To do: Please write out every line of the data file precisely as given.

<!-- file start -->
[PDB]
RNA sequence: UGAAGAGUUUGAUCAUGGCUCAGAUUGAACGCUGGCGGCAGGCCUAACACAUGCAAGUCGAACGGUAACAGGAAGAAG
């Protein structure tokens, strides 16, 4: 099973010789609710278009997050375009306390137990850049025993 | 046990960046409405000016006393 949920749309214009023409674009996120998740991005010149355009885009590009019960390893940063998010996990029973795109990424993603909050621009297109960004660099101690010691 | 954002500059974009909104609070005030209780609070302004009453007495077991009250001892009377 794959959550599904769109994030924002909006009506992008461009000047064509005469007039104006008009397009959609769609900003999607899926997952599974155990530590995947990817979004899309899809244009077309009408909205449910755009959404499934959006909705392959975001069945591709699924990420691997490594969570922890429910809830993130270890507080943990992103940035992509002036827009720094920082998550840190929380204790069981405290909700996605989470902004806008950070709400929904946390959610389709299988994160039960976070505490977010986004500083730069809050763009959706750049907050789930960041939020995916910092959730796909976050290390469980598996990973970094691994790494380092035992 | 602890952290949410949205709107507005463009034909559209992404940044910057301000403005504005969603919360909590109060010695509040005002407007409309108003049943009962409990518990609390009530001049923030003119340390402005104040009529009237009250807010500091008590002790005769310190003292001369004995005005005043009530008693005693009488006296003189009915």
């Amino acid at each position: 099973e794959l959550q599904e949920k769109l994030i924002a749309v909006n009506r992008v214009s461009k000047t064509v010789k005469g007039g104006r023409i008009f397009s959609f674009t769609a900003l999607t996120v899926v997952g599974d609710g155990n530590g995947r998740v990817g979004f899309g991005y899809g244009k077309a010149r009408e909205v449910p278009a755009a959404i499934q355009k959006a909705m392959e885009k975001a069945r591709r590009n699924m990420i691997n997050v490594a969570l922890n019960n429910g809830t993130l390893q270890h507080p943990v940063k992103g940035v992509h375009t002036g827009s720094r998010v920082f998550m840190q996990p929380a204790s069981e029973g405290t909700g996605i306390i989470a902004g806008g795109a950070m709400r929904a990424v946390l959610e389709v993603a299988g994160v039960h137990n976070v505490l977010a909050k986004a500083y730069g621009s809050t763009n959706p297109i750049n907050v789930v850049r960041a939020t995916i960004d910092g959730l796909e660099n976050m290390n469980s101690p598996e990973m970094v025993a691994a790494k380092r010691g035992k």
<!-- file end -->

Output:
[PDB]
RNA sequence: UGAAGAGUUUGAUCAUGGCUCAGAUUGAACGCUGGCGGCAGGCCUAACACAUGCAAGUCGAACGGUAACAGGAAGAAG
């Protein structure tokens, strides 16, 4: 099973010789609710278009997050375009306390137990850049025993 | 046990960046409405000016006393 949920749309214009023409674009996120998740991005010149355009885009590009019960390893940063998010996990029973795109990424993603909050621009297109960004660099101690010691 | 954002500059974009909104609070005030209780609070302004009453007495077991009250001892009377 794959959550599904769109994030924002909006009506992008461009000047064509005469007039104006008009397009959609769609900003999607899926997952599974155990530590995947990817979004899309899809244009077309009408909205449910755009959404499934959006909705392959975001069945591709699924990420691997490594969570922890429910809830993130270890507080943990992103940035992509002036827009720094920082998550840190929380204790069981405290909700996605989470902004806008950070709400929904946390959610389709299988994160039960976070505490977010986004500083730069809050763009959706750049907050789930960041939020995916910092959730796909976050290390469980598996990973970094691994790494380092035992 | 602890952290949410949205709107507005463009034909559209992404940044910057301000403005504005969603919360909590109060010695509040005002407007409309108003049943009962409990518990609390009530001049923030003119340390402005104040009529009237009250807010500091008590002790005769310190003292001369004995005005005043009530008693005693009488006296003189009915």
């Amino acid at each position: 099973e794959l959550q599904e949920k769109l994030i924002a749309v909006n009506r992008v214009s461009k000047t064509v010789k005469g007039g104006r023409i008009f397009s959609f674009t769609a900003l999607t996120v899926v997952g599974d609710g155990n530590g995947r998740v990817g979004f899309g991005y899809g244009k077309a010149r009408e909205v449910p278009a755009a959404i499934q355009k959006a909705m392959e885009k975001a069945r591709r590009n699924m990420i691997n997050v490594a969570l922890n019960n429910g809830t993130l390893q270890h507080p943990v940063k992103g940035v992509h375009t002036g827009s720094r998010v920082f998550m840190q996990p929380a204790s069981e029973g405290t909700g996605i306390i989470a902004g806008g795109a950070m709400r929904a990424v946390l959610e389709v993603a299988g994160v039960h137990n976070v505490l977010a909050k986004a500083y730069g621009s809050t763009n959706p297109i750049n907050v789930v850049r960041a939020t995916i960004d910092g959730l796909e660099n976050m290390n469980s101690p598996e990973m970094v025993a691994a790494k380092r010691g035992k």